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subform efficiency, or is there another way?  plus executing a SQL stored procedure

Posted on 2004-04-22
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I am developing an application that uses an Access 2003 .adp GUI and a SQLServer database.  I have read elsewhere that using subforms in the GUI will cause a performance hit because of extra unnecessary database calls.  Can anyone comment on this?   I have been attempting to avoid using subforms because of this but I think I need to use one because I essentially need a multi-column listbox where each of the cells is updatable rather than just read-only.  

Specifically, my form contains a dropdown with a list of names.  When a name is selected (AfterUpdate event), I want the subform/listbox to be populated so that individual items can be edited.  I made a multi-column listbox based on a SQL query, but the data is read-only.  Is a subform the only way to accomplish this and if so, any suggestions on how to keep the performance as efficient as possible?  

Finally (and this is kinda unrelated so I will spread the points around if necessary), whichever display method I use (subform or some wonderful updatable listbox), I would like to populate it from a stored procedure with a parameter rather than a query since the query is somewhat wordy.  If someone can point me to an example of this I would appreciate it.  

Thank you.
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Question by:rsoble
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9 Comments
 
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by:rsoble
ID: 10892526
I guess it's a busy day for you Access Wizards & Gurus.  Let me summarize my questions and add a few points...

1) are there performance issues involved with using subforms with a SQL Server backend?

2) if using a subform is suboptimal, is there any other way to have a one-to-many multicolumn UPDATABLE list?

3) code example of how to populate subform or listbox using a stored procedure with a parameter.  

Thank you.
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nico5038 earned 1500 total points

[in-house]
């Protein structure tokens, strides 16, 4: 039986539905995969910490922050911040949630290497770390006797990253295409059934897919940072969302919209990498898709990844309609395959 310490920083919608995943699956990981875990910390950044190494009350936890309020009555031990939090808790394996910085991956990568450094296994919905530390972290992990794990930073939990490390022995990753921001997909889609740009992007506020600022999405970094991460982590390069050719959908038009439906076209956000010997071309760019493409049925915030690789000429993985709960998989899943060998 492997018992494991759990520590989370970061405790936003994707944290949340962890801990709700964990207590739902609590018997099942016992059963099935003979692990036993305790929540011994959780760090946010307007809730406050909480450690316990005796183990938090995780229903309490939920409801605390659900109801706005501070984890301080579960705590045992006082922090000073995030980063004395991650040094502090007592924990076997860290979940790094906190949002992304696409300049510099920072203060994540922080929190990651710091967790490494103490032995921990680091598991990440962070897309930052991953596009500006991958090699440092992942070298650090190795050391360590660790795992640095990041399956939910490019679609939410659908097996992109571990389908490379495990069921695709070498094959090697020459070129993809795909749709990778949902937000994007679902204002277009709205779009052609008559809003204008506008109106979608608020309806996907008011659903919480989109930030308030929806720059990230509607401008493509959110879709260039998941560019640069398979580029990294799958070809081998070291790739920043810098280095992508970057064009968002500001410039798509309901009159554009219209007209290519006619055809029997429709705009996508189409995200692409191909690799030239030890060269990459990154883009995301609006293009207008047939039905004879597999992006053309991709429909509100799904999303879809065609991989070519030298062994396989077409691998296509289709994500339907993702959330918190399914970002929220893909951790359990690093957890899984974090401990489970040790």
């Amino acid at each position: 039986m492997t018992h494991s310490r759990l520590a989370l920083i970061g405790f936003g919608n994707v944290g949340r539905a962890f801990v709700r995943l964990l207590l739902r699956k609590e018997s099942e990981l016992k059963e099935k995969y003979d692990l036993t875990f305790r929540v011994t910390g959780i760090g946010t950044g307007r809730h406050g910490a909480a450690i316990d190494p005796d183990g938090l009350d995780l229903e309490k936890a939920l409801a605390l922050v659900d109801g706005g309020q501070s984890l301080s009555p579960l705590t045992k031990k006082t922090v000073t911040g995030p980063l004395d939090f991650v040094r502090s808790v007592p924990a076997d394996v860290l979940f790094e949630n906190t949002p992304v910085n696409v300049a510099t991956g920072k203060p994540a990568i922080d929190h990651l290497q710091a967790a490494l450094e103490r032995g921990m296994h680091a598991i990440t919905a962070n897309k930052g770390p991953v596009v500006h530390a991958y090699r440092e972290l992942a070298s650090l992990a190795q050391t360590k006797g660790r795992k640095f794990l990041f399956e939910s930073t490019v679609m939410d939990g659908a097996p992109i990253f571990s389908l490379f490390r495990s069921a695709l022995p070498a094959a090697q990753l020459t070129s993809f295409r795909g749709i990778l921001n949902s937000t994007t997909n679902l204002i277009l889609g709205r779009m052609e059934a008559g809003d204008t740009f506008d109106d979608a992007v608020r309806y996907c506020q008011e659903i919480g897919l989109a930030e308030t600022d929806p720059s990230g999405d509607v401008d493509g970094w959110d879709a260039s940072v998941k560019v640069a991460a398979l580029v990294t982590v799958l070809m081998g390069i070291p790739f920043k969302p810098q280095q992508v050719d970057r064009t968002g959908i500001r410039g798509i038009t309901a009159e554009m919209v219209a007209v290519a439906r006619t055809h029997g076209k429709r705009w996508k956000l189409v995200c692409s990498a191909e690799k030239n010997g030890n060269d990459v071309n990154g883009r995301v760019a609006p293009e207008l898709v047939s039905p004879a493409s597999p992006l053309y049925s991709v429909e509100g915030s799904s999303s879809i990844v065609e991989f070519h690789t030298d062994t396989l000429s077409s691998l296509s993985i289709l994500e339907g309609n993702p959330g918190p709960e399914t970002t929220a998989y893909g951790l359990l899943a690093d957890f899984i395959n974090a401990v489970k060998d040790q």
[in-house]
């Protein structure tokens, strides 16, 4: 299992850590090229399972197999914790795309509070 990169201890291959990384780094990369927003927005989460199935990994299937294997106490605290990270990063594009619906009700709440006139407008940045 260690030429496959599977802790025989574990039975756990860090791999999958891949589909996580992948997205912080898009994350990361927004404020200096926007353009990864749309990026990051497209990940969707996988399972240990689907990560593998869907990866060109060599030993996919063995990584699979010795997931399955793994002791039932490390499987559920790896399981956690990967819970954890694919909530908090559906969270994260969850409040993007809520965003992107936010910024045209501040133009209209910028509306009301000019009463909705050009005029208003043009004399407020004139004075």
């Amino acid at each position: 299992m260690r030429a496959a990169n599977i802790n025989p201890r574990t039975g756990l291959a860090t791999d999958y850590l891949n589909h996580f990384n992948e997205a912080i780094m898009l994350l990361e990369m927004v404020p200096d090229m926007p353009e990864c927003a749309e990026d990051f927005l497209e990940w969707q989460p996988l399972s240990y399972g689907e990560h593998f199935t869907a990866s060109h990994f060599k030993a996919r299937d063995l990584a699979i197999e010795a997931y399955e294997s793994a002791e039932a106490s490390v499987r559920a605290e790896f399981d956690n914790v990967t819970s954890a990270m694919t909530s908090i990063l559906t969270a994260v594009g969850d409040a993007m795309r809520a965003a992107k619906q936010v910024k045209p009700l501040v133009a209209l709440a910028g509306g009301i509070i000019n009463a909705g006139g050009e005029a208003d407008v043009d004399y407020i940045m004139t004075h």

ID: 10912585
Hi rsoble,

Without the article that poses the performance problem with subforms I'll have to guess why they do state this.
I think they are referring to so-called "linked" subforms.
Normally you use a subform in access to "follow" a relation. (E.g. OrderDetails linked to a main Order Form)
When you link such an order detail subform access will synchronize the main and the subform and thus issue a query to extract the set of detail rows for the order. Perhaps that's the mechanism the article is pointing to as being a slowing down factor.
When you fill the subform yourself I can't see any performance issue.

For the .adp and SP part I regrettably have only some theoretical knowledge so I can only give you this MS link:
http://msdn.microsoft.com/library/default.asp?url=/library/en-us/off2000/html/IDH_acdefAccessProject.asp
hoping it's holding some more information for you.

Nic;o)

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by:rsoble
ID: 10912897
The article I read that discouraged the use of subforms is here:
http://sql-server-performance.com/access.asp.  
The particular paragraph reads:
"If possible, avoid using subforms in your Access forms. Subforms require at least two queries to be issued to SQL Server and require more overhead. Instead, use a query to join the tables you need and display the results in the form. This only requires one query to be sent to SQL Server and has much less overhead. Most columns from multiple-table tables can have data inserted or updated into them, so subforms can often be avoided. [6.5, 7.0, 2000]"